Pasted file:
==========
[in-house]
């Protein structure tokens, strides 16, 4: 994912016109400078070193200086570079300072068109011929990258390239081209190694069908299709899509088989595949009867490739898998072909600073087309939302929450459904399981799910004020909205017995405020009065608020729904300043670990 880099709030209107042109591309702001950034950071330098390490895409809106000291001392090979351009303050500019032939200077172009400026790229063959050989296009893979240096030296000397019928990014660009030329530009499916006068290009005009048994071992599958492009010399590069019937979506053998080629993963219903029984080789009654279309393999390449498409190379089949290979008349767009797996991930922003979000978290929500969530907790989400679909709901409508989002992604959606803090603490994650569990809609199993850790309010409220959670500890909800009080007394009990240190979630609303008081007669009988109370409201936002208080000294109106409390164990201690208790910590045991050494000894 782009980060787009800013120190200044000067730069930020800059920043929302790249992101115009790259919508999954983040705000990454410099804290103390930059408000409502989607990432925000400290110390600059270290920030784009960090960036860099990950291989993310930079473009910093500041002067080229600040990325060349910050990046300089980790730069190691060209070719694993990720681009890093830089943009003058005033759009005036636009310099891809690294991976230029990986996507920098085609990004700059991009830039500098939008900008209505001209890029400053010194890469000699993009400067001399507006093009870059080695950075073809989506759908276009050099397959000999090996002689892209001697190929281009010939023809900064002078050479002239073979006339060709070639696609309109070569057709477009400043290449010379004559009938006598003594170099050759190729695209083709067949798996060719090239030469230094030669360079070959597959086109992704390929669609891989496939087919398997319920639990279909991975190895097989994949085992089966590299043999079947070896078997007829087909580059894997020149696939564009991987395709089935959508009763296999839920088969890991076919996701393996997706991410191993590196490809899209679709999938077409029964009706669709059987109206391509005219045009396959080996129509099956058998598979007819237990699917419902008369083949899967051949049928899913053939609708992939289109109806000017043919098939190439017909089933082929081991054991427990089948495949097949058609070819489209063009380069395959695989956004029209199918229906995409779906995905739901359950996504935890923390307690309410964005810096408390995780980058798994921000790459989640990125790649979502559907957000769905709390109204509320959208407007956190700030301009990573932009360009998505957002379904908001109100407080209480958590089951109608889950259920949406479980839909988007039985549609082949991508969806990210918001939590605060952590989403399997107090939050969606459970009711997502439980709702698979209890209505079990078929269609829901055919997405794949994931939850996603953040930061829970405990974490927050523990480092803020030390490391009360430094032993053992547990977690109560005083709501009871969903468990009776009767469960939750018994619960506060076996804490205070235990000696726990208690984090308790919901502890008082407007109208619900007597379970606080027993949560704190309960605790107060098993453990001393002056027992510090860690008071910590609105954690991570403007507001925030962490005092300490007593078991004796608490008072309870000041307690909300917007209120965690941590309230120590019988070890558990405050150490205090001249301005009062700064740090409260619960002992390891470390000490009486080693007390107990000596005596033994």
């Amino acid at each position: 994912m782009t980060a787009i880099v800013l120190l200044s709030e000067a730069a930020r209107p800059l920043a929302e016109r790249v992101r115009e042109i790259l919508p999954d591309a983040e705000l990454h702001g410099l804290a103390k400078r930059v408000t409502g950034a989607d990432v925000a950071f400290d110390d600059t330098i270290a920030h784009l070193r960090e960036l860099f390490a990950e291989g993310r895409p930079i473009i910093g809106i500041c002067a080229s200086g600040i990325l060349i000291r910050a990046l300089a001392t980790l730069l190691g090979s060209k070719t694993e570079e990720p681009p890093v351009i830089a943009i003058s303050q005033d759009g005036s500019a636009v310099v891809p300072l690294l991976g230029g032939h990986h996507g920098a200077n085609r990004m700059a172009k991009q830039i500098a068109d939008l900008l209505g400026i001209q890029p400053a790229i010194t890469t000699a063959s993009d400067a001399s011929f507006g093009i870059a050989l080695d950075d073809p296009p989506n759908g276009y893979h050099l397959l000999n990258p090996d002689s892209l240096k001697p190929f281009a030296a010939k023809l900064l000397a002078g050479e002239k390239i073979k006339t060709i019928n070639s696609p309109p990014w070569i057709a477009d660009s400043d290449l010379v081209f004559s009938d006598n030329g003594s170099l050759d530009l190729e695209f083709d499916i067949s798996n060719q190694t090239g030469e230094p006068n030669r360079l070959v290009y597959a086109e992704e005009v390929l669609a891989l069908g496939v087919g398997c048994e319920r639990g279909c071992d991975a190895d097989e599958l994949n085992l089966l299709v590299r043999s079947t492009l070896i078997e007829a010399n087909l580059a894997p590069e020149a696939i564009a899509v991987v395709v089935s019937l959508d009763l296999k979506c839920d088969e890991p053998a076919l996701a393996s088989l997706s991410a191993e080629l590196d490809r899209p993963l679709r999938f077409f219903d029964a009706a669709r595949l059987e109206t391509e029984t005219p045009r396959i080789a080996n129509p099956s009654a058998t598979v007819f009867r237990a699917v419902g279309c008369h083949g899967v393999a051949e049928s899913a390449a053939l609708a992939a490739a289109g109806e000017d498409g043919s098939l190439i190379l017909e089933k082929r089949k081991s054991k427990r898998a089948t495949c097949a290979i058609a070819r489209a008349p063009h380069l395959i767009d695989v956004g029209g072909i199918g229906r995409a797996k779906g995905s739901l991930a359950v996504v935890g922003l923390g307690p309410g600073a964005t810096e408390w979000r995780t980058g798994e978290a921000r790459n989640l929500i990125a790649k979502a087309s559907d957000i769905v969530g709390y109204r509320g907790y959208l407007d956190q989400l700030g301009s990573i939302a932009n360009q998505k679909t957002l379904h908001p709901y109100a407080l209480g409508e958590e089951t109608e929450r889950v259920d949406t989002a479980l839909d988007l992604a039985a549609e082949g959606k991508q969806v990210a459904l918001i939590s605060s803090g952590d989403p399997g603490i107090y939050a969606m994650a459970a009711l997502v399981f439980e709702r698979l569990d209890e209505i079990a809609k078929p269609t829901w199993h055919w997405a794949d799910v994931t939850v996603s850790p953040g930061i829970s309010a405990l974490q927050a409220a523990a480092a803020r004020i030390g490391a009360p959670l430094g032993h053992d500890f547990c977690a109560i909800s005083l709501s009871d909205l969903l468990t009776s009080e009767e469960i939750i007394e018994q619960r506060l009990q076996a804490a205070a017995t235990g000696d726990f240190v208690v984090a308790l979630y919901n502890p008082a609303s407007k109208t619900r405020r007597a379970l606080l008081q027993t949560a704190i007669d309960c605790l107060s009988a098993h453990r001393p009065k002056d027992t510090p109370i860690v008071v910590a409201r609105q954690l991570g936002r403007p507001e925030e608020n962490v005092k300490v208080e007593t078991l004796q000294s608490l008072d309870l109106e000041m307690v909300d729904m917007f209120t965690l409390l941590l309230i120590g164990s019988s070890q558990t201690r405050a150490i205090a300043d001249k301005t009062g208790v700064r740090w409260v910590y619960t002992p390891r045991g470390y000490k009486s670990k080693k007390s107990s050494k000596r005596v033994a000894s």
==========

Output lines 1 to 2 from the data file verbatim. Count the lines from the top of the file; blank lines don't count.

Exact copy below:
[in-house]
């Protein structure tokens, strides 16, 4: 994912016109400078070193200086570079300072068109011929990258390239081209190694069908299709899509088989595949009867490739898998072909600073087309939302929450459904399981799910004020909205017995405020009065608020729904300043670990 880099709030209107042109591309702001950034950071330098390490895409809106000291001392090979351009303050500019032939200077172009400026790229063959050989296009893979240096030296000397019928990014660009030329530009499916006068290009005009048994071992599958492009010399590069019937979506053998080629993963219903029984080789009654279309393999390449498409190379089949290979008349767009797996991930922003979000978290929500969530907790989400679909709901409508989002992604959606803090603490994650569990809609199993850790309010409220959670500890909800009080007394009990240190979630609303008081007669009988109370409201936002208080000294109106409390164990201690208790910590045991050494000894 782009980060787009800013120190200044000067730069930020800059920043929302790249992101115009790259919508999954983040705000990454410099804290103390930059408000409502989607990432925000400290110390600059270290920030784009960090960036860099990950291989993310930079473009910093500041002067080229600040990325060349910050990046300089980790730069190691060209070719694993990720681009890093830089943009003058005033759009005036636009310099891809690294991976230029990986996507920098085609990004700059991009830039500098939008900008209505001209890029400053010194890469000699993009400067001399507006093009870059080695950075073809989506759908276009050099397959000999090996002689892209001697190929281009010939023809900064002078050479002239073979006339060709070639696609309109070569057709477009400043290449010379004559009938006598003594170099050759190729695209083709067949798996060719090239030469230094030669360079070959597959086109992704390929669609891989496939087919398997319920639990279909991975190895097989994949085992089966590299043999079947070896078997007829087909580059894997020149696939564009991987395709089935959508009763296999839920088969890991076919996701393996997706991410191993590196490809899209679709999938077409029964009706669709059987109206391509005219045009396959080996129509099956058998598979007819237990699917419902008369083949899967051949049928899913053939609708992939289109109806000017043919098939190439017909089933082929081991054991427990089948495949097949058609070819489209063009380069395959695989956004029209199918229906995409779906995905739901359950996504935890923390307690309410964005810096408390995780980058798994921000790459989640990125790649979502559907957000769905709390109204509320959208407007956190700030301009990573932009360009998505957002379904908001109100407080209480958590089951109608889950259920949406479980839909988007039985549609082949991508969806990210918001939590605060952590989403399997107090939050969606459970009711997502439980709702698979209890209505079990078929269609829901055919997405794949994931939850996603953040930061829970405990974490927050523990480092803020030390490391009360430094032993053992547990977690109560005083709501009871969903468990009776009767469960939750018994619960506060076996804490205070235990000696726990208690984090308790919901502890008082407007109208619900007597379970606080027993949560704190309960605790107060098993453990001393002056027992510090860690008071910590609105954690991570403007507001925030962490005092300490007593078991004796608490008072309870000041307690909300917007209120965690941590309230120590019988070890558990405050150490205090001249301005009062700064740090409260619960002992390891470390000490009486080693007390107990000596005596033994």